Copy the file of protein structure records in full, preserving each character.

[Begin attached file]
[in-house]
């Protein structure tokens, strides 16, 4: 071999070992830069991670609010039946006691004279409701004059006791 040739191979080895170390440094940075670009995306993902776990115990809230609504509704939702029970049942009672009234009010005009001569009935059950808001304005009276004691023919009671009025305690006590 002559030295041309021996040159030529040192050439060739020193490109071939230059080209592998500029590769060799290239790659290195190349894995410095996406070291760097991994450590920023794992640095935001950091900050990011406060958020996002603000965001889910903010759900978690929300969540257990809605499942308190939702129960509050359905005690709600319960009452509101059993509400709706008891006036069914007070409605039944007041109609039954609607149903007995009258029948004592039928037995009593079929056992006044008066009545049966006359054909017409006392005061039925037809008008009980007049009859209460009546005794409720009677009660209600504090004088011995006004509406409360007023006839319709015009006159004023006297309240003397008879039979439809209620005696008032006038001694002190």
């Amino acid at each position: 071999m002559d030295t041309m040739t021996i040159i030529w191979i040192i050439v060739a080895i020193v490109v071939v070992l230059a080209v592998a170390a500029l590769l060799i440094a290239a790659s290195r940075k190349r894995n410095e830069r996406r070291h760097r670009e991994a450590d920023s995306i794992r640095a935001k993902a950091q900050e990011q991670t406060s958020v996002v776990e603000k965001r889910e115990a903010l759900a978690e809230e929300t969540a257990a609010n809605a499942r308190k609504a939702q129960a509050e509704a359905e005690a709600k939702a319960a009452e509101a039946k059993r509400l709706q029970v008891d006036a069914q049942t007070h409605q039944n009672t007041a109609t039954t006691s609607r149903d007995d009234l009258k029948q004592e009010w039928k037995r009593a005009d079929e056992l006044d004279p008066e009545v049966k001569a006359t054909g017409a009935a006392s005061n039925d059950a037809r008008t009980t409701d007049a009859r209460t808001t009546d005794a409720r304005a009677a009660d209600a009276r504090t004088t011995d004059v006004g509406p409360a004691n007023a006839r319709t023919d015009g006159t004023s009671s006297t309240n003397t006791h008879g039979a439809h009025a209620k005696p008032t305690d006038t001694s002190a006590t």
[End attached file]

[in-house]
């Protein structure tokens, strides 16, 4: 071999070992830069991670609010039946006691004279409701004059006791 040739191979080895170390440094940075670009995306993902776990115990809230609504509704939702029970049942009672009234009010005009001569009935059950808001304005009276004691023919009671009025305690006590 002559030295041309021996040159030529040192050439060739020193490109071939230059080209592998500029590769060799290239790659290195190349894995410095996406070291760097991994450590920023794992640095935001950091900050990011406060958020996002603000965001889910903010759900978690929300969540257990809605499942308190939702129960509050359905005690709600319960009452509101059993509400709706008891006036069914007070409605039944007041109609039954609607149903007995009258029948004592039928037995009593079929056992006044008066009545049966006359054909017409006392005061039925037809008008009980007049009859209460009546005794409720009677009660209600504090004088011995006004509406409360007023006839319709015009006159004023006297309240003397008879039979439809209620005696008032006038001694002190």
């Amino acid at each position: 071999m002559d030295t041309m040739t021996i040159i030529w191979i040192i050439v060739a080895i020193v490109v071939v070992l230059a080209v592998a170390a500029l590769l060799i440094a290239a790659s290195r940075k190349r894995n410095e830069r996406r070291h760097r670009e991994a450590d920023s995306i794992r640095a935001k993902a950091q900050e990011q991670t406060s958020v996002v776990e603000k965001r889910e115990a903010l759900a978690e809230e929300t969540a257990a609010n809605a499942r308190k609504a939702q129960a509050e509704a359905e005690a709600k939702a319960a009452e509101a039946k059993r509400l709706q029970v008891d006036a069914q049942t007070h409605q039944n009672t007041a109609t039954t006691s609607r149903d007995d009234l009258k029948q004592e009010w039928k037995r009593a005009d079929e056992l006044d004279p008066e009545v049966k001569a006359t054909g017409a009935a006392s005061n039925d059950a037809r008008t009980t409701d007049a009859r209460t808001t009546d005794a409720r304005a009677a009660d209600a009276r504090t004088t011995d004059v006004g509406p409360a004691n007023a006839r319709t023919d015009g006159t004023s009671s006297t309240n003397t006791h008879g039979a439809h009025a209620k005696p008032t305690d006038t001694s002190a006590t």